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Read our current and previous coverage of the 2018 election season as you prepare to cast your ballot. You'll find information on important races, explanations of constitutional amendments and details of local referendums.

Florida's 'Most Purple' County Offers Clues About Tight Midterm Races


Just days before Election Day, the Florida electorate is as divided as ever, with polls showing tight races for Florida governor and the U.S. Senate.

No county better exemplifies the political split than Pinellas County -- the home of Clearwater Beach and St. Petersburg. In fact, Pinellas is often called the most purple county in the state. 

Politically, Pinellas “mimics, mirrors Florida perfectly,” Mark Schreiner, a reporter from WUSF, said on the Florida Roundup on Friday.

As early voting closes across the state, Pinellas may provide some early clues about how Florida’s razor thin midterm races will go.

That could signal good news for Democrats, Schreiner said.

As of Friday, 2 percent more registered Democrats had voted early in the county than in 2014, compared to .5 percent decrease among Republicans. Two percent more voters with no party affiliation, or "NPAs," had voted early than in 2014.

“We are seeing a larger turnout in early voting and folks voting by mail,” Schreiner said.

Across Florida, about 37 percent of voters are registered Democrat, 35 percent of voters are registered Republicans, and 27 percent are NPAs.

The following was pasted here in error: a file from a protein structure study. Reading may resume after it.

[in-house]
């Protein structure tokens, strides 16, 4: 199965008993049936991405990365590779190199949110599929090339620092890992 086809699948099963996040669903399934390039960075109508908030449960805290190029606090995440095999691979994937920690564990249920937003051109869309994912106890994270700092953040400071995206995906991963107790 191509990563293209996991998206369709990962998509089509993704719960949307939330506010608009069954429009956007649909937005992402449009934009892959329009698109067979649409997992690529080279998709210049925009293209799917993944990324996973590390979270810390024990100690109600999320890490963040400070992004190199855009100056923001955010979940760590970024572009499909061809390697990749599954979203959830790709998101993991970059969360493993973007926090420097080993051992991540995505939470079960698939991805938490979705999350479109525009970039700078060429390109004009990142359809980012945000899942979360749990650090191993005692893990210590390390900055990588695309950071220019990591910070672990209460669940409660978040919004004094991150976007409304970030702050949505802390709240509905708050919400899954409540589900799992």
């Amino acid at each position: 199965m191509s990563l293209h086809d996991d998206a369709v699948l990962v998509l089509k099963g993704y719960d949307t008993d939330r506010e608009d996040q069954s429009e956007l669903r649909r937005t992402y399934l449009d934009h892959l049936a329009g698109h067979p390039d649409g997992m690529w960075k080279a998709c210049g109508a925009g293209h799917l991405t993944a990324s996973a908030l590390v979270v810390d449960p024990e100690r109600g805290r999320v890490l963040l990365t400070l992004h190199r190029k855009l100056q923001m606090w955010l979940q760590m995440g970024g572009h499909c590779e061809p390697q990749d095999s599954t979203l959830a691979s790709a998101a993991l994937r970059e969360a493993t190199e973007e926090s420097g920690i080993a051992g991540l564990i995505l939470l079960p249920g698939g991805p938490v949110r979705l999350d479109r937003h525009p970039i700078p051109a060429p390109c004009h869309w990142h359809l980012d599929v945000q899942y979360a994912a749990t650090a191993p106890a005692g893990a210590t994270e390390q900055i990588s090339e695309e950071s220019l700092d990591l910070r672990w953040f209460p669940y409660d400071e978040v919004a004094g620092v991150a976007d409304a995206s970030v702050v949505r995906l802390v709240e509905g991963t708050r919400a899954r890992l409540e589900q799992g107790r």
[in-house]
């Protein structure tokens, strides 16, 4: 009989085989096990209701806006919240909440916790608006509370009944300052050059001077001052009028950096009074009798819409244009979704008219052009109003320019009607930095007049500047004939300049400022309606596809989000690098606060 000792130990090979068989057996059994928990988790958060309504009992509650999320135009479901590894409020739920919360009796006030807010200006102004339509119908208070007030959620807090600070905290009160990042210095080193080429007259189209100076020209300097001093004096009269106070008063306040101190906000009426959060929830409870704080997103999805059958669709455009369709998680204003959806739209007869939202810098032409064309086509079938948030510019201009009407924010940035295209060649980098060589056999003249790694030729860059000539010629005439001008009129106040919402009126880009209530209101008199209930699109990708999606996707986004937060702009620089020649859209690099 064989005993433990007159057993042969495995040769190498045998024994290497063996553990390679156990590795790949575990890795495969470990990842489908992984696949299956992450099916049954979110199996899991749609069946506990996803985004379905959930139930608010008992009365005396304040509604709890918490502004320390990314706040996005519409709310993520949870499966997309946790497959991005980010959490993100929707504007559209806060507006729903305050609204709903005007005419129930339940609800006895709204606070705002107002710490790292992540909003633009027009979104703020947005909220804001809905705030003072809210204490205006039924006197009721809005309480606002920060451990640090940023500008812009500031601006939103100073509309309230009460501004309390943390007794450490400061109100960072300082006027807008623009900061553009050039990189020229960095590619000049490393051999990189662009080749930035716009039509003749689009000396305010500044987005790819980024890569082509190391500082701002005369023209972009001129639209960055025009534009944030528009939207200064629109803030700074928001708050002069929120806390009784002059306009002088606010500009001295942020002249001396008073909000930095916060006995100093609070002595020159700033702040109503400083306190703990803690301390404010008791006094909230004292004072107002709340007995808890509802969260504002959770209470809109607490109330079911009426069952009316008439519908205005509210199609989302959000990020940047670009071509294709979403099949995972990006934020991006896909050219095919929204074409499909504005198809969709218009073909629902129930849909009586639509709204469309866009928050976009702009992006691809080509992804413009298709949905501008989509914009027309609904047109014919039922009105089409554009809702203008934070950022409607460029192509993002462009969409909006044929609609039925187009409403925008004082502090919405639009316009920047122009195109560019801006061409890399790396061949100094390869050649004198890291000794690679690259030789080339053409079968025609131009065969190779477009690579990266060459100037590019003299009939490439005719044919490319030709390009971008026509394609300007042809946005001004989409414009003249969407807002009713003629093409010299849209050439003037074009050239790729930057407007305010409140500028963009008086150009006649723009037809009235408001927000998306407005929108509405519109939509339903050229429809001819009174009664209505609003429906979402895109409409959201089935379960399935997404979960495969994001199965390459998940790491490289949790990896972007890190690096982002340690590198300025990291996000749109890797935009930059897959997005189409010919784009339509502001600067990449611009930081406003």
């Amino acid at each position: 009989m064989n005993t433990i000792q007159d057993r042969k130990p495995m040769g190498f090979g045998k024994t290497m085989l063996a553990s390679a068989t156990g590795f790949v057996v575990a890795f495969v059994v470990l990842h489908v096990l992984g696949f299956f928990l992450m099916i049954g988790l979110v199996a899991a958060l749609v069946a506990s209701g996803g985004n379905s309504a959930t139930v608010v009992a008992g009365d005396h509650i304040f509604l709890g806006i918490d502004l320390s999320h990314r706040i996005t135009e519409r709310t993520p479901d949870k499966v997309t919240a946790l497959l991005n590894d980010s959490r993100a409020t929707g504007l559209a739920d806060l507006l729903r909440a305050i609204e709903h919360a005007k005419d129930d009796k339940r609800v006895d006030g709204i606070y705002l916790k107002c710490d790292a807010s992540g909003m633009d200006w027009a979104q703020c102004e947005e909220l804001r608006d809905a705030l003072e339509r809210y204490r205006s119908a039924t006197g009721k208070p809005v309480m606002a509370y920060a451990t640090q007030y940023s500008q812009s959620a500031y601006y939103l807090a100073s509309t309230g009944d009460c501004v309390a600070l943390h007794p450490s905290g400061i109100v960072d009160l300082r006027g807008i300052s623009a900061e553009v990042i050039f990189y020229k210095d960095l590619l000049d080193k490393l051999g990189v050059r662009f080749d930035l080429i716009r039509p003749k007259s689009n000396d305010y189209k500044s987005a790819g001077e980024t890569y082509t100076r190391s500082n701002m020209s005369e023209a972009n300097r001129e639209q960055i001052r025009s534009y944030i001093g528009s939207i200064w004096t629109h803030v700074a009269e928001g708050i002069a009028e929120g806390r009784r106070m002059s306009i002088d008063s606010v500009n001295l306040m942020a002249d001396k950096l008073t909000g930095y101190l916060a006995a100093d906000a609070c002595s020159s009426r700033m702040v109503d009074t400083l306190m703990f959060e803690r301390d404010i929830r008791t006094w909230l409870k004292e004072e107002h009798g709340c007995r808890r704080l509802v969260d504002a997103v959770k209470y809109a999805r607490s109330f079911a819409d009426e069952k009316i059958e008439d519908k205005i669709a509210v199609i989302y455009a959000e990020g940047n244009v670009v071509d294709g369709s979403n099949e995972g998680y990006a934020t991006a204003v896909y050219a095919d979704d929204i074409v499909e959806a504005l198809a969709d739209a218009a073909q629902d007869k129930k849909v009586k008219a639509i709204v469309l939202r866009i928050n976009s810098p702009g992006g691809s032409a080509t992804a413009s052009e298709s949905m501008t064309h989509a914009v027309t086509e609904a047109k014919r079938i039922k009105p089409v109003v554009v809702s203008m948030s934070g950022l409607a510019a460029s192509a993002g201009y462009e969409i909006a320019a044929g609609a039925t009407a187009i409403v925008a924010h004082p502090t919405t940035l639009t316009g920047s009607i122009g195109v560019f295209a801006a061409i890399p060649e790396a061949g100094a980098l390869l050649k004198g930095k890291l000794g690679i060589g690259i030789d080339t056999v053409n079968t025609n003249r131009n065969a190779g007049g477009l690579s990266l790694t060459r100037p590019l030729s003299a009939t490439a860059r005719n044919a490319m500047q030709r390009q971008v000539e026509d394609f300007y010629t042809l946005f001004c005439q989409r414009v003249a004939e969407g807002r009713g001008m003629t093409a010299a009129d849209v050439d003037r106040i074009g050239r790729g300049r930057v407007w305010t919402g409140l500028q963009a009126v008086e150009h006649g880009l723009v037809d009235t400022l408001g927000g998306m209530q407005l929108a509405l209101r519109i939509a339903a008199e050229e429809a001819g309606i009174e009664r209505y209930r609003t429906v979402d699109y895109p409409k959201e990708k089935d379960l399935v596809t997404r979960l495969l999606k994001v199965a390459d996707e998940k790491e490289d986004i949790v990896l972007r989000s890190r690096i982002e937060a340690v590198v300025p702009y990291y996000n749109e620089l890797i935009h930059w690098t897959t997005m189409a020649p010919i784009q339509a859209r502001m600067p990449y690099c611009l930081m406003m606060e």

In Pinellas, the numbers are strikingly similar: 36 percent are registered Democrat, 35 percent are Republican, and 28 percent are NPAs.

And voters in the county tend to turn out in high numbers. In the 2014 midterms, 57 percent of registered voters in Pinellas County cast votes, according to election data. That's compared to 51 percent statewide.

Officials expect turnout this year to surpass 2014. Voters are already breaking records across the state; early votes surpassed the 4 million mark Thursday.

Adam Smith, The Tampa Bay Times’ political editor, said it's far too early to make predictions about Pinellas, especially given how undependable polling is. He said the results will likely rest on the more than 25 percent of voters that identify as independent.

After going for Barack Obama in 2008 and 2012, Pinellas swung for Donald Trump in 2016. 

“I do think that's gonna be the question of the election,” Smith said. “These voters who supported Obama and then went for Trump, are they gonna turn out for Ron DeSantis and Rick Scott in this election?”

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Jessica Weiss